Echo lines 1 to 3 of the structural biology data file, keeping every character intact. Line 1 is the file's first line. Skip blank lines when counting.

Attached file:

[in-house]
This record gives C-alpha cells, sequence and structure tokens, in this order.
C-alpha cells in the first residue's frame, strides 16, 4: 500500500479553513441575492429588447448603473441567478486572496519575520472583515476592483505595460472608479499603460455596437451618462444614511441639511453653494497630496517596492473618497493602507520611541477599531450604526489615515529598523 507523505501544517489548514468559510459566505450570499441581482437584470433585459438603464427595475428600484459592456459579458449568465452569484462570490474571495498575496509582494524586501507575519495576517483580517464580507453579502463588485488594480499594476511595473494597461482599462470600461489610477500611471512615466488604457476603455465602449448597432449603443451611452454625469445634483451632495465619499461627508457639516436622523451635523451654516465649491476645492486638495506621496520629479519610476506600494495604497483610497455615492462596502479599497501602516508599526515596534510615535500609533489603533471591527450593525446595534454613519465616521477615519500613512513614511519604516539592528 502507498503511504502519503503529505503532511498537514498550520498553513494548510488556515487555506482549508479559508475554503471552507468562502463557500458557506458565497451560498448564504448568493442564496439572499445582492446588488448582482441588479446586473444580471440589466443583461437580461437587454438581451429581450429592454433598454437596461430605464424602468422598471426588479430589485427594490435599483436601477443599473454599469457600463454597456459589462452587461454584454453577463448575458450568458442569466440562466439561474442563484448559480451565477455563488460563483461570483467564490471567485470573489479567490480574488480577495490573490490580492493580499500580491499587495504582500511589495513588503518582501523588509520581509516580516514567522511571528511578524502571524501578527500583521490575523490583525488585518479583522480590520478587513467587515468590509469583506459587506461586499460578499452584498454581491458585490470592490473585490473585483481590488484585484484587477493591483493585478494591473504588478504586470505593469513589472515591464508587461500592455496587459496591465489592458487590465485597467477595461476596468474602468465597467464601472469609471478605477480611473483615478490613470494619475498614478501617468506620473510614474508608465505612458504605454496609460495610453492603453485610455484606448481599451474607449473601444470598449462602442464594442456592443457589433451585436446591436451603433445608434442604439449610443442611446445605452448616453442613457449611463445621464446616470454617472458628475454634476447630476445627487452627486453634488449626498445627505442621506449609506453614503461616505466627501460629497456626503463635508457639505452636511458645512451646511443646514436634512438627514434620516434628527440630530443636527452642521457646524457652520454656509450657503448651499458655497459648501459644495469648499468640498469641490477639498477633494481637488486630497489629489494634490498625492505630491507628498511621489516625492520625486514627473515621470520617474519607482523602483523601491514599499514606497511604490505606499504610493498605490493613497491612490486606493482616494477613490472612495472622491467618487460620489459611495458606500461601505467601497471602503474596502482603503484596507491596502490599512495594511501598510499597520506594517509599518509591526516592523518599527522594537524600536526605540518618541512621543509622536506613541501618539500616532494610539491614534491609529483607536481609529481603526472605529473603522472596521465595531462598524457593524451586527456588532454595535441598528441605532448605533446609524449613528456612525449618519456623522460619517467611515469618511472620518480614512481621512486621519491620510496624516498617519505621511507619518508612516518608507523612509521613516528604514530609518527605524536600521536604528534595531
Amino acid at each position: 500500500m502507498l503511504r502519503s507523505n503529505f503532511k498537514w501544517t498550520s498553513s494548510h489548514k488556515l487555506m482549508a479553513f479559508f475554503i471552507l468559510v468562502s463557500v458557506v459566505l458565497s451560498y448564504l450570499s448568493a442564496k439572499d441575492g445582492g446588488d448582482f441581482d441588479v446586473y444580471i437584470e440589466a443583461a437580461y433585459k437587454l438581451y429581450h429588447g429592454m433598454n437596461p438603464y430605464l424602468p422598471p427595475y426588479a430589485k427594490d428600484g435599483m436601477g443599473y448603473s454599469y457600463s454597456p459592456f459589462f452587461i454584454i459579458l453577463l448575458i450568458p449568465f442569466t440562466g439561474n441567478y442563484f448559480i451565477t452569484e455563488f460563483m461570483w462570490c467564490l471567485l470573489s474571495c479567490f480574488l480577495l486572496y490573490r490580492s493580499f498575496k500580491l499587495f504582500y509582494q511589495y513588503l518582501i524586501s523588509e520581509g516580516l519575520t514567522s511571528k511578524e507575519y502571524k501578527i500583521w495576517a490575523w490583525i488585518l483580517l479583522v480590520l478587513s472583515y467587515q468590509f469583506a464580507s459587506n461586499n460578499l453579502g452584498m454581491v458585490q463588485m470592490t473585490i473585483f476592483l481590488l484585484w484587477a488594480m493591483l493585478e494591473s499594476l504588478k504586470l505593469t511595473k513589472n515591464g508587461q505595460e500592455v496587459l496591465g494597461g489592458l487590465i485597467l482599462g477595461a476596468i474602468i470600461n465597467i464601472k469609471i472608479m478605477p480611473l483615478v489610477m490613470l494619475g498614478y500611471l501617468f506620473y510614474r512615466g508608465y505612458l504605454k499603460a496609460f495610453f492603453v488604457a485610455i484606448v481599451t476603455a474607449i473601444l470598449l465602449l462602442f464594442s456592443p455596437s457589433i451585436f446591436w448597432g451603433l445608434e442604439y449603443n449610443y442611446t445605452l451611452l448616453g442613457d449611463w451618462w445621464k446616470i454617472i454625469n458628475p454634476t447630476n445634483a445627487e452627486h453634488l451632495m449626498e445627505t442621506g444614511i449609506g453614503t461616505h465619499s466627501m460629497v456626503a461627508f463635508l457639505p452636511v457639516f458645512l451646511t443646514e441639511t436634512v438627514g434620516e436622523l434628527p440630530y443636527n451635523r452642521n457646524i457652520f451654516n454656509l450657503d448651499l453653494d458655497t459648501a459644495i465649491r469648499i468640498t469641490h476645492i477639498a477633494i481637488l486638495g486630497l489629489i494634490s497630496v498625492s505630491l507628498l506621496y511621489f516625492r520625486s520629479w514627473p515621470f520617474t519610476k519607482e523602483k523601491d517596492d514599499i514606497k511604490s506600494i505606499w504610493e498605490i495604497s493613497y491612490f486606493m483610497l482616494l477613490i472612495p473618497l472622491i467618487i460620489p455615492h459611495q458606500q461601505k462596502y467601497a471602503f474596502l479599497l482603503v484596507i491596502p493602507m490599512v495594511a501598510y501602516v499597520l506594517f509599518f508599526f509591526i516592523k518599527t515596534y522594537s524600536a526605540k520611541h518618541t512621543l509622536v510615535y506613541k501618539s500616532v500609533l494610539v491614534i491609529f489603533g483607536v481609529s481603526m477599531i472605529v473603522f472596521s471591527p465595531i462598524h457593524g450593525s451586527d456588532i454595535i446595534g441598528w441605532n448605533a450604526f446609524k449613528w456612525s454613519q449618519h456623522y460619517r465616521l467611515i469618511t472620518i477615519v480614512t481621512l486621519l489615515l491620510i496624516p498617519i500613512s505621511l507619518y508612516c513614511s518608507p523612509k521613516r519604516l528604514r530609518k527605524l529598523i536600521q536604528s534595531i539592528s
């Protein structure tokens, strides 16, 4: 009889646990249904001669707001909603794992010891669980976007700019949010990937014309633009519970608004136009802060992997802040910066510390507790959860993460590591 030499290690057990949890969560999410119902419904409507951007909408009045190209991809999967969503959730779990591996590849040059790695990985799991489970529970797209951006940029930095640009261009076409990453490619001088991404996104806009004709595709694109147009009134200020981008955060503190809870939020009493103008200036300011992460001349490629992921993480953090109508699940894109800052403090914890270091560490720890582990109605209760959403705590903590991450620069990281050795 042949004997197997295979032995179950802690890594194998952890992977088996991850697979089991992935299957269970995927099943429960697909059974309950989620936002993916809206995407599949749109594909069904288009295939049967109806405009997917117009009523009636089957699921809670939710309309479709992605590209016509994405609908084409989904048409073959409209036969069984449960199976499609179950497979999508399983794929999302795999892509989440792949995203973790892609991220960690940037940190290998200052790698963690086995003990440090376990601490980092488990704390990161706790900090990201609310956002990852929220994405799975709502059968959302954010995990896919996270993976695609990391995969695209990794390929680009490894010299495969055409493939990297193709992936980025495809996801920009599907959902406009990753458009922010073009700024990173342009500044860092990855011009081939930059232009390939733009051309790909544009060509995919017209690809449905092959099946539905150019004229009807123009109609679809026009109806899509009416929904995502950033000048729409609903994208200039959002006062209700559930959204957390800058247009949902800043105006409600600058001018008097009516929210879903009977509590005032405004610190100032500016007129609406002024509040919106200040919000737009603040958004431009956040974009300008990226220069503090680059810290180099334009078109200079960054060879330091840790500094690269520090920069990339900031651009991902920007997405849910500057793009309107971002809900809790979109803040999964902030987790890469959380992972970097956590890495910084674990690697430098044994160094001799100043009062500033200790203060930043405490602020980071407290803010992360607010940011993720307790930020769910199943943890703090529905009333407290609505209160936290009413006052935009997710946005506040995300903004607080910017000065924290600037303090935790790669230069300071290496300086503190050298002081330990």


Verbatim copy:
[in-house]
This record gives C-alpha cells, sequence and structure tokens, in this order.
C-alpha cells in the first residue's frame, strides 16, 4: 500500500479553513441575492429588447448603473441567478486572496519575520472583515476592483505595460472608479499603460455596437451618462444614511441639511453653494497630496517596492473618497493602507520611541477599531450604526489615515529598523 507523505501544517489548514468559510459566505450570499441581482437584470433585459438603464427595475428600484459592456459579458449568465452569484462570490474571495498575496509582494524586501507575519495576517483580517464580507453579502463588485488594480499594476511595473494597461482599462470600461489610477500611471512615466488604457476603455465602449448597432449603443451611452454625469445634483451632495465619499461627508457639516436622523451635523451654516465649491476645492486638495506621496520629479519610476506600494495604497483610497455615492462596502479599497501602516508599526515596534510615535500609533489603533471591527450593525446595534454613519465616521477615519500613512513614511519604516539592528 502507498503511504502519503503529505503532511498537514498550520498553513494548510488556515487555506482549508479559508475554503471552507468562502463557500458557506458565497451560498448564504448568493442564496439572499445582492446588488448582482441588479446586473444580471440589466443583461437580461437587454438581451429581450429592454433598454437596461430605464424602468422598471426588479430589485427594490435599483436601477443599473454599469457600463454597456459589462452587461454584454453577463448575458450568458442569466440562466439561474442563484448559480451565477455563488460563483461570483467564490471567485470573489479567490480574488480577495490573490490580492493580499500580491499587495504582500511589495513588503518582501523588509520581509516580516514567522511571528511578524502571524501578527500583521490575523490583525488585518479583522480590520478587513467587515468590509469583506459587506461586499460578499452584498454581491458585490470592490473585490473585483481590488484585484484587477493591483493585478494591473504588478504586470505593469513589472515591464508587461500592455496587459496591465489592458487590465485597467477595461476596468474602468465597467464601472469609471478605477480611473483615478490613470494619475498614478501617468506620473510614474508608465505612458504605454496609460495610453492603453485610455484606448481599451474607449473601444470598449462602442464594442456592443457589433451585436446591436451603433445608434442604439449610443442611446445605452448616453442613457449611463445621464446616470454617472458628475454634476447630476445627487452627486453634488449626498445627505442621506449609506453614503461616505466627501460629497456626503463635508457639505452636511458645512451646511443646514436634512438627514434620516434628527440630530443636527452642521457646524457652520454656509450657503448651499458655497459648501459644495469648499468640498469641490477639498477633494481637488486630497489629489494634490498625492505630491507628498511621489516625492520625486514627473515621470520617474519607482523602483523601491514599499514606497511604490505606499504610493498605490493613497491612490486606493482616494477613490472612495472622491467618487460620489459611495458606500461601505467601497471602503474596502482603503484596507491596502490599512495594511501598510499597520506594517509599518509591526516592523518599527522594537524600536526605540518618541512621543509622536506613541501618539500616532494610539491614534491609529483607536481609529481603526472605529473603522472596521465595531462598524457593524451586527456588532454595535441598528441605532448605533446609524449613528456612525449618519456623522460619517467611515469618511472620518480614512481621512486621519491620510496624516498617519505621511507619518508612516518608507523612509521613516528604514530609518527605524536600521536604528534595531